proteins, and peptides and advances in spectrometric methods have enabled a better understanding of molecular-level biologic processes. Those types of tools are an integral part of EPA’s computational toxicology program and are being applied to the development of new approaches to assess and predict toxicity in vitro. Advances in biomonitoring, sensor technology, health tracking, and informatics are improving the understanding of individual exposures and associated health endpoints. If EPA is to continue this work, it will need to maintain and increase its expertise in such fields as toxicology, exposure science, epidemiology, molecular biology, information technology, bioinformatics, computer science, and statistical modeling.
Advances in remote sensing since the launch of Landsat 1 in 1972 are continuing to improve the understanding of contaminant sources, fate, and transport and the understanding and monitoring of landscape ecology and ecosystem services. Using remotely collected data effectively to gain information also requires advances in modeling of various components of the Earth’s biogeophysical systems, including improved techniques for data assimilation and modeling. As an example in the air-pollution arena, active sensors, such as satellite sensors and aircraft-mounted light detection and ranging sensors, can provide information on the vertical distribution of clouds and aerosols and can provide important spatial, temporal, and contextual information about the extent, duration, and transport paths of pollution. Remote sensing is also being used to monitor fugitive releases of methane, hazardous air pollutants, and volatile organic compounds from landfills and other diffuse or dispersed sources. What had been thought to be an excessively expensive monitoring challenge is proving financially and practically manageable.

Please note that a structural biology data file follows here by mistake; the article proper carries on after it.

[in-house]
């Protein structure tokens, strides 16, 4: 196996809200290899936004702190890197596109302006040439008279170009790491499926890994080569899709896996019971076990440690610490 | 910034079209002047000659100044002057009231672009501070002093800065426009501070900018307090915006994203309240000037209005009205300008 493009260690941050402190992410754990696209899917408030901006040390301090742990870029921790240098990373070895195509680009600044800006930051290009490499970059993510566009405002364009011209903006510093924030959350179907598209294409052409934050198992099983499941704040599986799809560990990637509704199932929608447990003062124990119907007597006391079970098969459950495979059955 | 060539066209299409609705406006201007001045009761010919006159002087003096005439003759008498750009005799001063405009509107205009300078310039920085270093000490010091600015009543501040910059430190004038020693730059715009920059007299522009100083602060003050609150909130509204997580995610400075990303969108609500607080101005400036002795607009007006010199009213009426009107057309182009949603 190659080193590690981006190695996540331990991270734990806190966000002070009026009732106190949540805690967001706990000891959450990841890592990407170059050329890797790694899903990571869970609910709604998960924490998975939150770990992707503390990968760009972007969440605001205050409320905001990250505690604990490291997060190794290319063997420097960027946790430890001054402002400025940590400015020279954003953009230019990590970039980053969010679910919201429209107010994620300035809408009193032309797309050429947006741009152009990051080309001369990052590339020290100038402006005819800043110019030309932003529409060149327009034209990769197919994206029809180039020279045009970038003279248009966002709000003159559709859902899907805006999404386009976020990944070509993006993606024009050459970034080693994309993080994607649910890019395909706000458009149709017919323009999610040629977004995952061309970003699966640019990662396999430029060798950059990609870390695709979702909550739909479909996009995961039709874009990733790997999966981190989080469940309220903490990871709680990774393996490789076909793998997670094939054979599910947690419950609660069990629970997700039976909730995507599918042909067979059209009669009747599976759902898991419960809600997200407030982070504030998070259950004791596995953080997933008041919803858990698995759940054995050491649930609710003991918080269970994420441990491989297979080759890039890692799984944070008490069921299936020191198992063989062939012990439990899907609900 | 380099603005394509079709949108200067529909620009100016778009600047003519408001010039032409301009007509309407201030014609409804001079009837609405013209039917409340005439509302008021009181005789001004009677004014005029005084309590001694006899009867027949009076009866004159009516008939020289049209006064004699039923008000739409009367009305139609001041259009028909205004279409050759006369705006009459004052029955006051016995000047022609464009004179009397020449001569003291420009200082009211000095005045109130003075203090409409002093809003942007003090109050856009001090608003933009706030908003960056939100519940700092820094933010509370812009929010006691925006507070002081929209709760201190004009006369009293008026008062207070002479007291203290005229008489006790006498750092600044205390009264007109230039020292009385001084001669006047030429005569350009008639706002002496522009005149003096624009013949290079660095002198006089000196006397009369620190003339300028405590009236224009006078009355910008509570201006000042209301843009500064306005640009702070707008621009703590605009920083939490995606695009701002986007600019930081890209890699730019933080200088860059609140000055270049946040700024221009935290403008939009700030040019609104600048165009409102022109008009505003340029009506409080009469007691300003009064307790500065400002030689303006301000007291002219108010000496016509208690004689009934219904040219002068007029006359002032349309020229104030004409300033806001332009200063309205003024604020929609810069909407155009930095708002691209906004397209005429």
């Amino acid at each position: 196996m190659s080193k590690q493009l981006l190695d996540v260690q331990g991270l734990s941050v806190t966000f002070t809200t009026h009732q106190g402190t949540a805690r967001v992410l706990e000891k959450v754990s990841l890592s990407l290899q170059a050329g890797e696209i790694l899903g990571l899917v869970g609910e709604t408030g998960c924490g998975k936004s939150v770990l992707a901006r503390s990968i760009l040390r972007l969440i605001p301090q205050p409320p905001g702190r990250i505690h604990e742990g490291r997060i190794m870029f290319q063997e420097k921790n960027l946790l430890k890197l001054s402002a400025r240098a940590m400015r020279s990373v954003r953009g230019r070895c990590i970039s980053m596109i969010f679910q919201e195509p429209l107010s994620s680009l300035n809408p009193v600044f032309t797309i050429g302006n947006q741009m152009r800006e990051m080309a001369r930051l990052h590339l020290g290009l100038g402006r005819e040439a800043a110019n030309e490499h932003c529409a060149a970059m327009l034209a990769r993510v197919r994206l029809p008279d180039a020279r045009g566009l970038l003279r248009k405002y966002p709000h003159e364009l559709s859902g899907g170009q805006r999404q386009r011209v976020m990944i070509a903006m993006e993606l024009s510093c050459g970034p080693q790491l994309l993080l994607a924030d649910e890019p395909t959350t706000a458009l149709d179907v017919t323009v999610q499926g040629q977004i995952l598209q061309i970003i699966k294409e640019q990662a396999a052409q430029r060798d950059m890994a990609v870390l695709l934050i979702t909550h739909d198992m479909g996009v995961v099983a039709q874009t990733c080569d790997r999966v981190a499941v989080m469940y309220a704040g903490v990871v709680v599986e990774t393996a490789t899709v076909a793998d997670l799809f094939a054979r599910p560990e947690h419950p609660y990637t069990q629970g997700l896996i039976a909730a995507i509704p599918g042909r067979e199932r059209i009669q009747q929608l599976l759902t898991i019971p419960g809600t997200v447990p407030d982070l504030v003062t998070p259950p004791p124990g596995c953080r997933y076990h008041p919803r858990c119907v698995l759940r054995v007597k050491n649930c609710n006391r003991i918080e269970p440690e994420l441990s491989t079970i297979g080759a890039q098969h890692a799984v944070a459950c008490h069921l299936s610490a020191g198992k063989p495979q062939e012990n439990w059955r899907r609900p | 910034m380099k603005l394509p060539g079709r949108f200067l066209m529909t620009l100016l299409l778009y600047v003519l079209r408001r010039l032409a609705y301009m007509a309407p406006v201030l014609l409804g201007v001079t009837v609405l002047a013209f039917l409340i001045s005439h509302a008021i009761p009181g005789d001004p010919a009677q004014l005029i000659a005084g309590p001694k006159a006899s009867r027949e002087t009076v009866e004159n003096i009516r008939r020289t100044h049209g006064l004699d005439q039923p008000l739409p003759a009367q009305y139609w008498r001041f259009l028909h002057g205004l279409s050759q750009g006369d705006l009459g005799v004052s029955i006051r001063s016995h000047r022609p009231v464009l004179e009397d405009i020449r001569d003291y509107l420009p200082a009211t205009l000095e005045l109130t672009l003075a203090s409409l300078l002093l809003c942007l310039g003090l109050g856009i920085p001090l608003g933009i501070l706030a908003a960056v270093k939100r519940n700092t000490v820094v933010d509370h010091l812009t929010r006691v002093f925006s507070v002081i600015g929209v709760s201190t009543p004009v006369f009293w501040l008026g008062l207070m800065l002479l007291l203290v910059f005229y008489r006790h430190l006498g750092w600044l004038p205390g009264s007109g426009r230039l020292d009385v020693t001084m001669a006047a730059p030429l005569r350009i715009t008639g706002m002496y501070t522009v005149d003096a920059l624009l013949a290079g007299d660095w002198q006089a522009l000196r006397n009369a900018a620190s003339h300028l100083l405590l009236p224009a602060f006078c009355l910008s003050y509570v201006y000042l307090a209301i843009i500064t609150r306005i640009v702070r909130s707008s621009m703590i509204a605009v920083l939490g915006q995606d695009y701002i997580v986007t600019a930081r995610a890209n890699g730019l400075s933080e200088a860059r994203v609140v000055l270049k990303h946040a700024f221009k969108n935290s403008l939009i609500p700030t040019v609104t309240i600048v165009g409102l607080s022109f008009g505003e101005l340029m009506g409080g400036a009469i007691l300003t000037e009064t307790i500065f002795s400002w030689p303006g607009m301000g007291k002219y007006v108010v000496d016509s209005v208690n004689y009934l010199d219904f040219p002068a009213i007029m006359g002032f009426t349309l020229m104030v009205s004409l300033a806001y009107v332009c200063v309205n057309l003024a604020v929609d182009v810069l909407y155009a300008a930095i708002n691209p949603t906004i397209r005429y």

Methods for identifying and quantifying chemicals, microorganisms, and microbial products in the environment continue to improve. For example, the most recent advances in the detection of microorganisms in water include quantitative polymerase chain reaction (PCR) methods, which can be designed for any microorganism of interest because they are highly specific and quantitative. In addition to updating water-quality standards and addressing health studies and swimmer surveys, EPA has begun to use PCR techniques to understand coastal pollution, address polluted sediments, decrease response time for detecting polluted waters, and improve protection of public health on beaches and coastlines. Such advances as the deployment of quantitative PCR require linking biology, mathematics, health, the environment, and policy to support substantial interdisciplinary research focused on problem-solving and systems thinking.
New tools and technologies are collecting larger, more diverse sets of data on increasing spatial and temporal scales. Knowledge and expertise in such fields as computer science, information technology, environmental modeling, and remote sensing are necessary to collect, manage, analyze, and model those datasets. One method for collecting information across larger geographic spaces and over longer periods is public engagement. For example, during massive online collaborations, participants can be invited to help to develop a new technology, carry out a design task, propose policy solutions, or capture, systematize, or